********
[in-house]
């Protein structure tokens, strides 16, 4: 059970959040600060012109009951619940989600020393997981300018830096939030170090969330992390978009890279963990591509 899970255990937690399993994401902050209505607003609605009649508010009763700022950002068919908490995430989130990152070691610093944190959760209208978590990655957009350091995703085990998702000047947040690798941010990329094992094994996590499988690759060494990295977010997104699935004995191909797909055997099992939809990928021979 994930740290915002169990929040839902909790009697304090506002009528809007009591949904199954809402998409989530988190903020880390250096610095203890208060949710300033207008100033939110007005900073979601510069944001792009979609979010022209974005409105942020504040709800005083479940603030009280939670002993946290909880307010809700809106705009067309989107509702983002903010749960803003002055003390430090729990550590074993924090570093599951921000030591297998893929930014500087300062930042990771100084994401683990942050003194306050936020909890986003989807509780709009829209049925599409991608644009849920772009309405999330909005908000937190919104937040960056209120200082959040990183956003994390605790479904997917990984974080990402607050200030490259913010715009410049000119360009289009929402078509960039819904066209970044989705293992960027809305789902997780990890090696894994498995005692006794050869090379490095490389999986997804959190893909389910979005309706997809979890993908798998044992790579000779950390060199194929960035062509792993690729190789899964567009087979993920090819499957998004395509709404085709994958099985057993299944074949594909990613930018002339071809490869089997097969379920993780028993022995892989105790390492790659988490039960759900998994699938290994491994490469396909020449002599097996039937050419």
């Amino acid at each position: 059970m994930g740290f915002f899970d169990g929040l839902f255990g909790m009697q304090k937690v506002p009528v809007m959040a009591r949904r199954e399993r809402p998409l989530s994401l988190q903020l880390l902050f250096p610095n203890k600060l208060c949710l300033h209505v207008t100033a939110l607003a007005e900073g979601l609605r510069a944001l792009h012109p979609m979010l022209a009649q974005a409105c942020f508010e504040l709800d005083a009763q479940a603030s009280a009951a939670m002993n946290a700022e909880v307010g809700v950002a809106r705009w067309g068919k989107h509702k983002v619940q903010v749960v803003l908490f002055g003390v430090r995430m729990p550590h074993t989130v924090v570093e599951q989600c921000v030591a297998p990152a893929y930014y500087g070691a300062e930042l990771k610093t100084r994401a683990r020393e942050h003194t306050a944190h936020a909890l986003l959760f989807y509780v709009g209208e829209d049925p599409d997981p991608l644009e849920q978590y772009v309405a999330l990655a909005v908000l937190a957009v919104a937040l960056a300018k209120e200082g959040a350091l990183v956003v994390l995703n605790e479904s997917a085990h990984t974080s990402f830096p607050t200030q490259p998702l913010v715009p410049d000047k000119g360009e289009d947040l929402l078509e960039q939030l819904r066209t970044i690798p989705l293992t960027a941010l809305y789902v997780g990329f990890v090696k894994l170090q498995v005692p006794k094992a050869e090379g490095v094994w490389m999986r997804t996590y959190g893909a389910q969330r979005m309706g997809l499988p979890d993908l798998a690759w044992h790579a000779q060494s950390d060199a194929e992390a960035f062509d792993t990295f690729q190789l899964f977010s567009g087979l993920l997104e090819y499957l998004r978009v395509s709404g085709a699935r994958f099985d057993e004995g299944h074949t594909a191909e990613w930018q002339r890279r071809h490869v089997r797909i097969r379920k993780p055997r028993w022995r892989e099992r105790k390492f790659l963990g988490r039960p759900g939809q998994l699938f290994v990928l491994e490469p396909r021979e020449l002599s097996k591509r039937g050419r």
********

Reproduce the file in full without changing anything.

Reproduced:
[in-house]
């Protein structure tokens, strides 16, 4: 059970959040600060012109009951619940989600020393997981300018830096939030170090969330992390978009890279963990591509 899970255990937690399993994401902050209505607003609605009649508010009763700022950002068919908490995430989130990152070691610093944190959760209208978590990655957009350091995703085990998702000047947040690798941010990329094992094994996590499988690759060494990295977010997104699935004995191909797909055997099992939809990928021979 994930740290915002169990929040839902909790009697304090506002009528809007009591949904199954809402998409989530988190903020880390250096610095203890208060949710300033207008100033939110007005900073979601510069944001792009979609979010022209974005409105942020504040709800005083479940603030009280939670002993946290909880307010809700809106705009067309989107509702983002903010749960803003002055003390430090729990550590074993924090570093599951921000030591297998893929930014500087300062930042990771100084994401683990942050003194306050936020909890986003989807509780709009829209049925599409991608644009849920772009309405999330909005908000937190919104937040960056209120200082959040990183956003994390605790479904997917990984974080990402607050200030490259913010715009410049000119360009289009929402078509960039819904066209970044989705293992960027809305789902997780990890090696894994498995005692006794050869090379490095490389999986997804959190893909389910979005309706997809979890993908798998044992790579000779950390060199194929960035062509792993690729190789899964567009087979993920090819499957998004395509709404085709994958099985057993299944074949594909990613930018002339071809490869089997097969379920993780028993022995892989105790390492790659988490039960759900998994699938290994491994490469396909020449002599097996039937050419």
């Amino acid at each position: 059970m994930g740290f915002f899970d169990g929040l839902f255990g909790m009697q304090k937690v506002p009528v809007m959040a009591r949904r199954e399993r809402p998409l989530s994401l988190q903020l880390l902050f250096p610095n203890k600060l208060c949710l300033h209505v207008t100033a939110l607003a007005e900073g979601l609605r510069a944001l792009h012109p979609m979010l022209a009649q974005a409105c942020f508010e504040l709800d005083a009763q479940a603030s009280a009951a939670m002993n946290a700022e909880v307010g809700v950002a809106r705009w067309g068919k989107h509702k983002v619940q903010v749960v803003l908490f002055g003390v430090r995430m729990p550590h074993t989130v924090v570093e599951q989600c921000v030591a297998p990152a893929y930014y500087g070691a300062e930042l990771k610093t100084r994401a683990r020393e942050h003194t306050a944190h936020a909890l986003l959760f989807y509780v709009g209208e829209d049925p599409d997981p991608l644009e849920q978590y772009v309405a999330l990655a909005v908000l937190a957009v919104a937040l960056a300018k209120e200082g959040a350091l990183v956003v994390l995703n605790e479904s997917a085990h990984t974080s990402f830096p607050t200030q490259p998702l913010v715009p410049d000047k000119g360009e289009d947040l929402l078509e960039q939030l819904r066209t970044i690798p989705l293992t960027a941010l809305y789902v997780g990329f990890v090696k894994l170090q498995v005692p006794k094992a050869e090379g490095v094994w490389m999986r997804t996590y959190g893909a389910q969330r979005m309706g997809l499988p979890d993908l798998a690759w044992h790579a000779q060494s950390d060199a194929e992390a960035f062509d792993t990295f690729q190789l899964f977010s567009g087979l993920l997104e090819y499957l998004r978009v395509s709404g085709a699935r994958f099985d057993e004995g299944h074949t594909a191909e990613w930018q002339r890279r071809h490869v089997r797909i097969r379920k993780p055997r028993w022995r892989e099992r105790k390492f790659l963990g988490r039960p759900g939809q998994l699938f290994v990928l491994e490469p396909r021979e020449l002599s097996k591509r039937g050419r």